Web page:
The MRC Unit in The Gambia (MRCG) is one of two research units established in sub- Saharan Africa by the Medical Research Council UK and is the MRC’s single largest investment in medical research in a low and middle-income country. MRCG represents a unique concentration of scientific expertise and high-quality research platforms in the West African region.
The Unit’s investigator-led research is underpinned by the combination of excellent laboratory facilities and easy access to the field with well-defined populations that are highly supportive of our research, excellent clinical services, rigorous ethical procedures and the ability to deliver GCP-compliant clinical trials.
MRC’s mission is to deliver innovative, world-leading research aimed at reducing the burden of illness and death in low and middle-income countries, supported by an enabling research environment. The MRC unit also wishes to transform the outputs and outcomes of the MRCG’s research, using a variety of mechanisms, into changes in health practices and policies that maximise the health and economic impact of research. To address health issues of priority in low and middle-income countries by strengthening partnerships and engagement with a range of stakeholders, including the people and the Government of The Gambia and the West African Region, funding partners and research collaborators.
Prof. Umberto D’Alessandro (MD, MSc, PhD) has a long working experience in Africa, first as a clinician (Benin and Kenya) and later as a clinical epidemiologist (The Gambia). He has been involved in malaria research since 1990 when he carried out the evaluation of the Gambian National programme on insecticide-treated bed nets. He joined the Department of Parasitology at the Institute of Tropical Medicine, Antwerp, Belgium in 1996 where he was, until the end of 2010, the head of the Epidemiology Unit. There, he developed a research program around three themes: antimalarial treatment, including drug resistance, malaria prevention, and the P. vivax in vitro cycle, implemented in several malaria endemic countries, e.g. Uganda, Burkina Faso, Benin, Vietnam, Peru, etc. In 2011, he joined the Medical Research Council Unit The Gambia (MRCG) as theme leader of disease control and elimination. In January 2014, he was appointed director of the MRCG and professor of epidemiology at the London School of Hygiene and Tropical Medicine. His research program on malaria at the MRCG is built around questions related to malaria elimination/eradication.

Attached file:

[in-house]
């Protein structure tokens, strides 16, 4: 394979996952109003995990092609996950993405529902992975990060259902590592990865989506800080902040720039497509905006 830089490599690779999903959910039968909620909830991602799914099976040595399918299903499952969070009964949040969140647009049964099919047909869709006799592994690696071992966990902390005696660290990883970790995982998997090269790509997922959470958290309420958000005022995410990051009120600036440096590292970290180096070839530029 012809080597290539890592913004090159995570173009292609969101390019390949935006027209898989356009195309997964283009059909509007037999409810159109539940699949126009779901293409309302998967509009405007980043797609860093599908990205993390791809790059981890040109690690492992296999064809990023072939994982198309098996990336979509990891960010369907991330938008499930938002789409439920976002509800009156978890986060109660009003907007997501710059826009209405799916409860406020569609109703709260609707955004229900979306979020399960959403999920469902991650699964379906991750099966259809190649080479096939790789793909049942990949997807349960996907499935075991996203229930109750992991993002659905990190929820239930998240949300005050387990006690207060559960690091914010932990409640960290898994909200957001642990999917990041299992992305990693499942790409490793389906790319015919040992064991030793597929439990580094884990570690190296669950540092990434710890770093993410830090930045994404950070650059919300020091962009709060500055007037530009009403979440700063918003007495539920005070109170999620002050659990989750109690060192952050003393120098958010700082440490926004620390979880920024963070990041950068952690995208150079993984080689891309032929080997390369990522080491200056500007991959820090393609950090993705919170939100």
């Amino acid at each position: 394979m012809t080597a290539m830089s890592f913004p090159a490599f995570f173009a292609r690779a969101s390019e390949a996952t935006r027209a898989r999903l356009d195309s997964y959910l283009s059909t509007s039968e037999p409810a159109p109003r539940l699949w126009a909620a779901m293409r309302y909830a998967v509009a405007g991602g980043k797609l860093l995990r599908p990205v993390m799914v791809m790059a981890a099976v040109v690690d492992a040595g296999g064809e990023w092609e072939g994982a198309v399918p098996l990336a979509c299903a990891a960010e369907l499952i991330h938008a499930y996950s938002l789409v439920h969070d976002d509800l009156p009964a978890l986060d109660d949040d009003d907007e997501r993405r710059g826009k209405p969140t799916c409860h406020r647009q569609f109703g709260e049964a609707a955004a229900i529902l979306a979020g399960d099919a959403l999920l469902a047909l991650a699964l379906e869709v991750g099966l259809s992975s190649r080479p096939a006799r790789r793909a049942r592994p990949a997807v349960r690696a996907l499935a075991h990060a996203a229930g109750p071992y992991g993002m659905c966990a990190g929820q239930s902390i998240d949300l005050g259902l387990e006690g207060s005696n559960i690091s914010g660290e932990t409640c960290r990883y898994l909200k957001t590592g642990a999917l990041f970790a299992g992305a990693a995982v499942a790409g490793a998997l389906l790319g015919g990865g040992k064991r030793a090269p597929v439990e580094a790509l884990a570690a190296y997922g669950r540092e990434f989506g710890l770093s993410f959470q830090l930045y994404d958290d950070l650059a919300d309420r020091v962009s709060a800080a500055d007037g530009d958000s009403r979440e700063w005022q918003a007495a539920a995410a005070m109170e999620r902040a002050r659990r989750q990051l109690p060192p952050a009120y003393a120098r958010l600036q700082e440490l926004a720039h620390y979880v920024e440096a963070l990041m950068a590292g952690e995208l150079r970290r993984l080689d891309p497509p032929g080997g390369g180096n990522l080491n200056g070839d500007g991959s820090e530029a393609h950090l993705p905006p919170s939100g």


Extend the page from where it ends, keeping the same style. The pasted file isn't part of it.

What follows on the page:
Anna Roca (PhD) is an infectious disease epidemiologist with significant experience leading research groups in Southern and Western Africa. Dr Roca is the Disease Control and Elimination Deputy Theme Leader at the MRC Unit The Gambia and a MRC UK Program Leader. Dr Roca leads an independent line of research focused on the dynamics of bacterial infections and how these dynamics are modified by public health interventions. To understand how bacteria are transmitted to the neonates and design novel interventions to block neonatal transmission are her main research priorities. Her research portfolio includes the evaluation on how new intervention impact on antibiotic resistance. She has served in several international pneumonia experts groups; including WHO, BMGF, Global Burden of Disease and Decade of Vaccines.
Dr Diallo is an anthropologist, a Postdoctoral researcher at MRC Unit The Gambia at LSHTM since January 2019. He leads on the social science research activities of PRECISE study in The Gambia.
Dr Diallo has a long working experience on maternal and new-born health and health system research in Mali and Burkina Faso. He has previously worked on multi-country research projects (e.g. FemHealth and iCCM policy analysis). As an anthropologist, Dr Diallo research interests deal with local people perspective, for instance, how people construct ideas about pregnancy, childbirth, and postnatal care, how do they rationalise healthcare seeking in their living environment, because pregnancy and childbirth are biological conditions whose concerns are socially, culturally, economically, and environmental grounded.